The Gold Coast is Australia’s answer to Miami. Well, as close as it can get, at least. Boasting some of the country’s best surf breaks, stunning sunsets, lush hinterland, perfect weather, and a 52-kilometre-long strip of pristine beaches, it is no wonder vacationers flock to this city in Queensland.

Although the mention of Gold Coast may immediately conjure up images of the glitzy Surfers Paradise strip and its iconic beach, there are far better beaches where you get to enjoy some of the best surf breaks on the coast. These beaches are favoured by locals, but remain relatively unknown to tourists.

On a recent vacation to Gold Coast, we explored everything the beautiful coastal city has to offer, as well as consulted a few locals to find out their favourite surf and swim spots. Unsurprisingly, Surfers Paradise didn’t make the list. A general tip we found was that the further south you venture, the more serene and laid-back the beaches are — and the concept of “selfie sticks” become almost non-existent.

From the beach where world-renowned surf legends are trained to one where you get to swim with pods of dolphins, here are 5 underrated, lesser-known beaches to check out the next time you’re on the Gold Coast. You can thank us later.

1
Tallebudgera Creek

Located just over the hill from local favourite Burleigh Heads, Tallebudgera Creek boasts picture-perfect white sand banks and calm waters perfect for swimming or paddle boarding. It overlooks the lush Burleigh Head National Park on one side and Palm Beach on the other. Here’s where locals and tourists from other states come to camp, swim, picnic, kayak and fish.

How to get there: Start walking from Burleigh Heads through the National Park, and you’ll end up at the beach. Walking further might just lead you to your own private beach.

(Image credit: iStock) 

2
Kirra Beach

Favoured by locals for its laid-back vibe, Kirra Beach is one of the Gold Coast’s best-kept secrets. Here, you can marvel at the shimmering Surfers Paradise skyline in the distance. Locals are often seen swimming, surfing on its world-class breaks, or sunbathing every weekend — yet, Kirra still maintains its tranquil atmosphere.

How to get there: If you’re driving, simply go south (past the airport) on the Gold Coast Highway until you reach Kirra.

(Image credit: @talishap )

3
Snapper Rocks

When it comes to secret beaches, the more secluded it is, the better. This small rocky outcrop on the tip of Point Danger is home to the annual Quiksilver Pro Surfing Competition. On other days of the year, though, it boasts some of the best surf breaks on the Gold Coast — complete with a truly spectacular view of Surfers Paradise in the distance.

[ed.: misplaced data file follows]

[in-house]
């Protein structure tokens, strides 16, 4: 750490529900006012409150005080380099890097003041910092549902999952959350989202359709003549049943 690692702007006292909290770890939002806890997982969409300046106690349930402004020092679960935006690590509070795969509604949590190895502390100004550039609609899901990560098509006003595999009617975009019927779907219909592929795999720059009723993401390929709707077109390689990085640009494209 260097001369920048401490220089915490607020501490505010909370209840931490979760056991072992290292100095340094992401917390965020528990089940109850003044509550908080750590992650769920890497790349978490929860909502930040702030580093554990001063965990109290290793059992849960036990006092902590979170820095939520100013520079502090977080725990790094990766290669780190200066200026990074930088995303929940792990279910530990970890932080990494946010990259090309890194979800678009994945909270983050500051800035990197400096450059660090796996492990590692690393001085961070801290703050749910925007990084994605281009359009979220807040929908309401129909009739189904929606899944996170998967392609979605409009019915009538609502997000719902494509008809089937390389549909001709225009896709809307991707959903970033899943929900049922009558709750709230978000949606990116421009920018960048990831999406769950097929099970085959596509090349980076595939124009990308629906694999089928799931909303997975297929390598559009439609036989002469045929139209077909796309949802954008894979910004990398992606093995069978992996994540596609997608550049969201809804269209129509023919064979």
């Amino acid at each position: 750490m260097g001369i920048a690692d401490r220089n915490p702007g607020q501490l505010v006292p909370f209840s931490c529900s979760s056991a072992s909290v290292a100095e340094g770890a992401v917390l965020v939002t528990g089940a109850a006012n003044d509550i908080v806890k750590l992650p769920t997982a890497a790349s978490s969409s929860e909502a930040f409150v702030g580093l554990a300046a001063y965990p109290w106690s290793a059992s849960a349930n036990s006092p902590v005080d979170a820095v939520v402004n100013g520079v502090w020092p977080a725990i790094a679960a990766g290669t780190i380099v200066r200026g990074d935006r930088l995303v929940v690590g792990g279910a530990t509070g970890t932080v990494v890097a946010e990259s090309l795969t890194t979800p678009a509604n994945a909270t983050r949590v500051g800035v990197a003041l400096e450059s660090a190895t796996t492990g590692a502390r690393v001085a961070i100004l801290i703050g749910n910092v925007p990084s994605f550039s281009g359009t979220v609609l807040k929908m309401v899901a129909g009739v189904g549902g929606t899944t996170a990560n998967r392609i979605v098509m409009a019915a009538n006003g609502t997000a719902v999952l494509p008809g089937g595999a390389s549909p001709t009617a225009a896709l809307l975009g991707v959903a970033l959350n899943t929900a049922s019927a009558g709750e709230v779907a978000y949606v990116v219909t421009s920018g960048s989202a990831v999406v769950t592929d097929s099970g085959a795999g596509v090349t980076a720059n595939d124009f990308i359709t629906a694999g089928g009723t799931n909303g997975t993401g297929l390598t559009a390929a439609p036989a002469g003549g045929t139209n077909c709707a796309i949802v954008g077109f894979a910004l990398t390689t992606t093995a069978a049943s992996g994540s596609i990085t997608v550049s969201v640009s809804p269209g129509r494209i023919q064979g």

How to get there: From Kirra Beach, drive or walk further south to Rainbow Bay. Follow the path that leads to Snapper Rocks.

(Image credit: @nathaniel.tummon)

4
Froggy's Beach

Wander further from Snapper Rocks and you will chance upon Froggy’s, a secluded strip of sand tucked between Snapper Rock and Point Danger. Froggy’s Beach is a local’s favourite, flanked with weeping willows and pandanus palms. It is so picturesque, we even witnessed a pre-wedding shoot when we were there.

How to get there: Walking east from Snapper Rocks will lead you to this hidden gem, easily recognisable by a green frog statue perched on a hill.

(Image credit: @hayles.always.exploring

5
Currumbin Creek

While the word “creek” may not be the most exciting description, the mouth of Currumbin Creek is truly breathtaking. With it spitting out to the South Pacific Ocean, here’s where you can see pods of dolphins swimming into the inlet and playfully frolicking amongst paddle boarders and kayakers — making for the perfect photo op.

How to get there: Situated directly adjacent to the New South Wales border, the Currumbin Creek waterway can be found linked to the pristine rainforest mountains of the region when heading west.

(Image credit: iStock)

Dewi Nurjuwita
Senior Writer
Dewi Nurjuwita is a travel and design writer who can be found exploring the streets of foreign cities with passport in one hand and a cup of coffee in the other.